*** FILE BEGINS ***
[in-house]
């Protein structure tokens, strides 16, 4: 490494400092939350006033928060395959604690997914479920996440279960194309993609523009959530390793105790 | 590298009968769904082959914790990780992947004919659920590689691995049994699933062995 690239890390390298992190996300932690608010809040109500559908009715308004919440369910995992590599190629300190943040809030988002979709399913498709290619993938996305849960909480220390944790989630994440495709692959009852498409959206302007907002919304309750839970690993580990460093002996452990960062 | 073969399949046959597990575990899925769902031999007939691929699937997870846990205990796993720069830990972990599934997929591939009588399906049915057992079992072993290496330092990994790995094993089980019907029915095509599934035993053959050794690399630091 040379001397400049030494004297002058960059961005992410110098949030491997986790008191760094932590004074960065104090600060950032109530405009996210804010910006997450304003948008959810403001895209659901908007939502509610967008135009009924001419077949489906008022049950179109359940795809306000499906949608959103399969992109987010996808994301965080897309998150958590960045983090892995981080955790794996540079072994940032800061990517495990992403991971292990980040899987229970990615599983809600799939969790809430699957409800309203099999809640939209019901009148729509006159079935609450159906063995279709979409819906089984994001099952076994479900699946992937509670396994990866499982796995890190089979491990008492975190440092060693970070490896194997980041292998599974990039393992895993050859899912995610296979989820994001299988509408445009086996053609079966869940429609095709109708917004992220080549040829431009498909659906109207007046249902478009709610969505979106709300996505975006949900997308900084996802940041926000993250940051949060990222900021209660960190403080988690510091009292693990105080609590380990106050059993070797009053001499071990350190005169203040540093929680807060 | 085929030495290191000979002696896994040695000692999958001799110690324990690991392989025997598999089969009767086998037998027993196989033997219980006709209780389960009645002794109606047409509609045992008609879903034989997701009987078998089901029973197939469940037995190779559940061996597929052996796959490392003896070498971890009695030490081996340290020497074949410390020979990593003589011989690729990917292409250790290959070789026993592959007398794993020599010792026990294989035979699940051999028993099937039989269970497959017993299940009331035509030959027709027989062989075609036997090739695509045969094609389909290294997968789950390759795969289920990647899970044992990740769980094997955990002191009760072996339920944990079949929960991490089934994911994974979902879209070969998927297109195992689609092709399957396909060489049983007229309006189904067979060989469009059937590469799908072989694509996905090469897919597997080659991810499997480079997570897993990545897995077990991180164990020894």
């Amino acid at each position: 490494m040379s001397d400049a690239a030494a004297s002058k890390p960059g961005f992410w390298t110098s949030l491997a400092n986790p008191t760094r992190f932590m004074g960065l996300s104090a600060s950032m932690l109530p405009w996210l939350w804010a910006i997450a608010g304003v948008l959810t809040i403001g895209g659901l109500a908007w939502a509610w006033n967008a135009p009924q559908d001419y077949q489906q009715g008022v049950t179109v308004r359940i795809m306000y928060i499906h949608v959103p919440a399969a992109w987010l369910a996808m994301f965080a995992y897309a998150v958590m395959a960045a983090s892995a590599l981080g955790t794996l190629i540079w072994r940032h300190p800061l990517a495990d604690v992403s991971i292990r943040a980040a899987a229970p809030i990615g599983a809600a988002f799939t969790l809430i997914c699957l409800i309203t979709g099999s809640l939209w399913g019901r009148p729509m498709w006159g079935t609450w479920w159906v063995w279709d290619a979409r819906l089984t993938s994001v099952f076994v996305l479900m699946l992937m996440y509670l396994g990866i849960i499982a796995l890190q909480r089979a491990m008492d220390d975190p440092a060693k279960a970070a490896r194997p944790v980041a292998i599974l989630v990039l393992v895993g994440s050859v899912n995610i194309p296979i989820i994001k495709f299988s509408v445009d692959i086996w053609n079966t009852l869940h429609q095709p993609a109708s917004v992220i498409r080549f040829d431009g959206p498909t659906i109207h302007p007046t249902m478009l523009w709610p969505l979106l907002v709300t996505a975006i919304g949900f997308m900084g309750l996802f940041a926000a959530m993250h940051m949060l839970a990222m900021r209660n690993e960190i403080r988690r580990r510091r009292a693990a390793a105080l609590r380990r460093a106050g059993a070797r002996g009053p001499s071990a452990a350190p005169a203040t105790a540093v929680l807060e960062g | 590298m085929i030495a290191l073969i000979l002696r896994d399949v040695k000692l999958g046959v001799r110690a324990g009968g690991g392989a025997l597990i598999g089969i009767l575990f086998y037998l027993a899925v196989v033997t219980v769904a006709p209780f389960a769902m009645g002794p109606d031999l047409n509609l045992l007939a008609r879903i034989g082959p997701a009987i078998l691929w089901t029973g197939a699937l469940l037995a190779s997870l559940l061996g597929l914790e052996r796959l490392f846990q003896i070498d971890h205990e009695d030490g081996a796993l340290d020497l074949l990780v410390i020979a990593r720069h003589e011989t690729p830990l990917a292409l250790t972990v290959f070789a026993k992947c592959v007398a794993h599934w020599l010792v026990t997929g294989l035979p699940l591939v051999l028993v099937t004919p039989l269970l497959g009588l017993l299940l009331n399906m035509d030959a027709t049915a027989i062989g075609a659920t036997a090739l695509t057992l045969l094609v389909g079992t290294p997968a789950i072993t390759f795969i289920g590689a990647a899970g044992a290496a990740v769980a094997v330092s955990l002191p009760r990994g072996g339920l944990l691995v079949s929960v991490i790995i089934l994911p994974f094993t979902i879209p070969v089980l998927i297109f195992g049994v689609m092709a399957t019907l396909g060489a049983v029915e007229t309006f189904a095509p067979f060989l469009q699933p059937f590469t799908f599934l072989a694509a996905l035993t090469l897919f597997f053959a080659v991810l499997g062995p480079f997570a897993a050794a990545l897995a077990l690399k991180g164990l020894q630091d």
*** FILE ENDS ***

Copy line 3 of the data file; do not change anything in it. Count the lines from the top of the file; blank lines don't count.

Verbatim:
């Amino acid at each position: 490494m040379s001397d400049a690239a030494a004297s002058k890390p960059g961005f992410w390298t110098s949030l491997a400092n986790p008191t760094r992190f932590m004074g960065l996300s104090a600060s950032m932690l109530p405009w996210l939350w804010a910006i997450a608010g304003v948008l959810t809040i403001g895209g659901l109500a908007w939502a509610w006033n967008a135009p009924q559908d001419y077949q489906q009715g008022v049950t179109v308004r359940i795809m306000y928060i499906h949608v959103p919440a399969a992109w987010l369910a996808m994301f965080a995992y897309a998150v958590m395959a960045a983090s892995a590599l981080g955790t794996l190629i540079w072994r940032h300190p800061l990517a495990d604690v992403s991971i292990r943040a980040a899987a229970p809030i990615g599983a809600a988002f799939t969790l809430i997914c699957l409800i309203t979709g099999s809640l939209w399913g019901r009148p729509m498709w006159g079935t609450w479920w159906v063995w279709d290619a979409r819906l089984t993938s994001v099952f076994v996305l479900m699946l992937m996440y509670l396994g990866i849960i499982a796995l890190q909480r089979a491990m008492d220390d975190p440092a060693k279960a970070a490896r194997p944790v980041a292998i599974l989630v990039l393992v895993g994440s050859v899912n995610i194309p296979i989820i994001k495709f299988s509408v445009d692959i086996w053609n079966t009852l869940h429609q095709p993609a109708s917004v992220i498409r080549f040829d431009g959206p498909t659906i109207h302007p007046t249902m478009l523009w709610p969505l979106l907002v709300t996505a975006i919304g949900f997308m900084g309750l996802f940041a926000a959530m993250h940051m949060l839970a990222m900021r209660n690993e960190i403080r988690r580990r510091r009292a693990a390793a105080l609590r380990r460093a106050g059993a070797r002996g009053p001499s071990a452990a350190p005169a203040t105790a540093v929680l807060e960062g | 590298m085929i030495a290191l073969i000979l002696r896994d399949v040695k000692l999958g046959v001799r110690a324990g009968g690991g392989a025997l597990i598999g089969i009767l575990f086998y037998l027993a899925v196989v033997t219980v769904a006709p209780f389960a769902m009645g002794p109606d031999l047409n509609l045992l007939a008609r879903i034989g082959p997701a009987i078998l691929w089901t029973g197939a699937l469940l037995a190779s997870l559940l061996g597929l914790e052996r796959l490392f846990q003896i070498d971890h205990e009695d030490g081996a796993l340290d020497l074949l990780v410390i020979a990593r720069h003589e011989t690729p830990l990917a292409l250790t972990v290959f070789a026993k992947c592959v007398a794993h599934w020599l010792v026990t997929g294989l035979p699940l591939v051999l028993v099937t004919p039989l269970l497959g009588l017993l299940l009331n399906m035509d030959a027709t049915a027989i062989g075609a659920t036997a090739l695509t057992l045969l094609v389909g079992t290294p997968a789950i072993t390759f795969i289920g590689a990647a899970g044992a290496a990740v769980a094997v330092s955990l002191p009760r990994g072996g339920l944990l691995v079949s929960v991490i790995i089934l994911p994974f094993t979902i879209p070969v089980l998927i297109f195992g049994v689609m092709a399957t019907l396909g060489a049983v029915e007229t309006f189904a095509p067979f060989l469009q699933p059937f590469t799908f599934l072989a694509a996905l035993t090469l897919f597997f053959a080659v991810l499997g062995p480079f997570a897993a050794a990545l897995a077990l690399k991180g164990l020894q630091d």